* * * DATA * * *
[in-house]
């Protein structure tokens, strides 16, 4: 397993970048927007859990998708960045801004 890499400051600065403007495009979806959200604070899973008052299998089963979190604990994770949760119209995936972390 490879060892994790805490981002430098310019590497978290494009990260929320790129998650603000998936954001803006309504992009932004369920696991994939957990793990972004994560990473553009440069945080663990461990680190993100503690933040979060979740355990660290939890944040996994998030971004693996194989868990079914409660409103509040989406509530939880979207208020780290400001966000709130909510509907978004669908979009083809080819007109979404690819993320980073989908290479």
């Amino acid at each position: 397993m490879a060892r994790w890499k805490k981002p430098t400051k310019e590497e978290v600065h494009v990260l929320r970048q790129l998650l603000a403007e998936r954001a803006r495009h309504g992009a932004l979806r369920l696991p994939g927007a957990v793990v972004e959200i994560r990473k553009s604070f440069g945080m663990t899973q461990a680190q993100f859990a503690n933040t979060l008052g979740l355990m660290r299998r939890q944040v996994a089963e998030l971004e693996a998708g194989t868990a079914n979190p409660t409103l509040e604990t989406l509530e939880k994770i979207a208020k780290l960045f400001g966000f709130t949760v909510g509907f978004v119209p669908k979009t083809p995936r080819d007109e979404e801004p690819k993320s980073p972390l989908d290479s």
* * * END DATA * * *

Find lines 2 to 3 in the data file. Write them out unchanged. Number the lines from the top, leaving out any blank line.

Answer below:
């Protein structure tokens, strides 16, 4: 397993970048927007859990998708960045801004 890499400051600065403007495009979806959200604070899973008052299998089963979190604990994770949760119209995936972390 490879060892994790805490981002430098310019590497978290494009990260929320790129998650603000998936954001803006309504992009932004369920696991994939957990793990972004994560990473553009440069945080663990461990680190993100503690933040979060979740355990660290939890944040996994998030971004693996194989868990079914409660409103509040989406509530939880979207208020780290400001966000709130909510509907978004669908979009083809080819007109979404690819993320980073989908290479």
């Amino acid at each position: 397993m490879a060892r994790w890499k805490k981002p430098t400051k310019e590497e978290v600065h494009v990260l929320r970048q790129l998650l603000a403007e998936r954001a803006r495009h309504g992009a932004l979806r369920l696991p994939g927007a957990v793990v972004e959200i994560r990473k553009s604070f440069g945080m663990t899973q461990a680190q993100f859990a503690n933040t979060l008052g979740l355990m660290r299998r939890q944040v996994a089963e998030l971004e693996a998708g194989t868990a079914n979190p409660t409103l509040e604990t989406l509530e939880k994770i979207a208020k780290l960045f400001g966000f709130t949760v909510g509907f978004v119209p669908k979009t083809p995936r080819d007109e979404e801004p690819k993320s980073p972390l989908d290479s």